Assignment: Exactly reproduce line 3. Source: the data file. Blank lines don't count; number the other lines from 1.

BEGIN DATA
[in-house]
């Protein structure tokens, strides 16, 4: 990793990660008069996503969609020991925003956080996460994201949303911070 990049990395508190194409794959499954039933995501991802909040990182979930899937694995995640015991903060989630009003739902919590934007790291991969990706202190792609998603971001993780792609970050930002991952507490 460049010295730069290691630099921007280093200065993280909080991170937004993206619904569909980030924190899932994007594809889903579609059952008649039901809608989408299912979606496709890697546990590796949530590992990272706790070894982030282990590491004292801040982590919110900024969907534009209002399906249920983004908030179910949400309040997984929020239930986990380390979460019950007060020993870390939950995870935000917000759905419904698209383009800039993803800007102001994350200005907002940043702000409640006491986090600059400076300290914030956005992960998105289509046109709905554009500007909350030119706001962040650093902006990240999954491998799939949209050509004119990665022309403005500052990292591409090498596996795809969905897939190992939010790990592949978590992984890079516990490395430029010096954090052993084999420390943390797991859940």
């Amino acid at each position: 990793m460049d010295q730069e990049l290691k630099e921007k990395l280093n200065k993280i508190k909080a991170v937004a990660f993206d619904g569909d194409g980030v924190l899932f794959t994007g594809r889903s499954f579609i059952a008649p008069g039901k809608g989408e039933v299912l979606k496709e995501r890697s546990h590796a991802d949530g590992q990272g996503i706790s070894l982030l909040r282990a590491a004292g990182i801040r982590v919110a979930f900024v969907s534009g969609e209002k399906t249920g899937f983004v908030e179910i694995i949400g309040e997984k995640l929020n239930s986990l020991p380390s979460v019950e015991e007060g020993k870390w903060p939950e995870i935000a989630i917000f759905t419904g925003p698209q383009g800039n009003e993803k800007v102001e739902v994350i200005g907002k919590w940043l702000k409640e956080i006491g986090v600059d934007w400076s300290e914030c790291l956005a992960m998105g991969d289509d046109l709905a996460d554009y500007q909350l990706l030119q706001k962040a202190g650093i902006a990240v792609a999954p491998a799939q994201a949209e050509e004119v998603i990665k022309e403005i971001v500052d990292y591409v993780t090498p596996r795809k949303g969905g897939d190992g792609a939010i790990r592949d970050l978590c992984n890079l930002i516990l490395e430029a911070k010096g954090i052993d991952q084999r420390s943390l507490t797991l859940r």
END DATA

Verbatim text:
């Amino acid at each position: 990793m460049d010295q730069e990049l290691k630099e921007k990395l280093n200065k993280i508190k909080a991170v937004a990660f993206d619904g569909d194409g980030v924190l899932f794959t994007g594809r889903s499954f579609i059952a008649p008069g039901k809608g989408e039933v299912l979606k496709e995501r890697s546990h590796a991802d949530g590992q990272g996503i706790s070894l982030l909040r282990a590491a004292g990182i801040r982590v919110a979930f900024v969907s534009g969609e209002k399906t249920g899937f983004v908030e179910i694995i949400g309040e997984k995640l929020n239930s986990l020991p380390s979460v019950e015991e007060g020993k870390w903060p939950e995870i935000a989630i917000f759905t419904g925003p698209q383009g800039n009003e993803k800007v102001e739902v994350i200005g907002k919590w940043l702000k409640e956080i006491g986090v600059d934007w400076s300290e914030c790291l956005a992960m998105g991969d289509d046109l709905a996460d554009y500007q909350l990706l030119q706001k962040a202190g650093i902006a990240v792609a999954p491998a799939q994201a949209e050509e004119v998603i990665k022309e403005i971001v500052d990292y591409v993780t090498p596996r795809k949303g969905g897939d190992g792609a939010i790990r592949d970050l978590c992984n890079l930002i516990l490395e430029a911070k010096g954090i052993d991952q084999r420390s943390l507490t797991l859940r």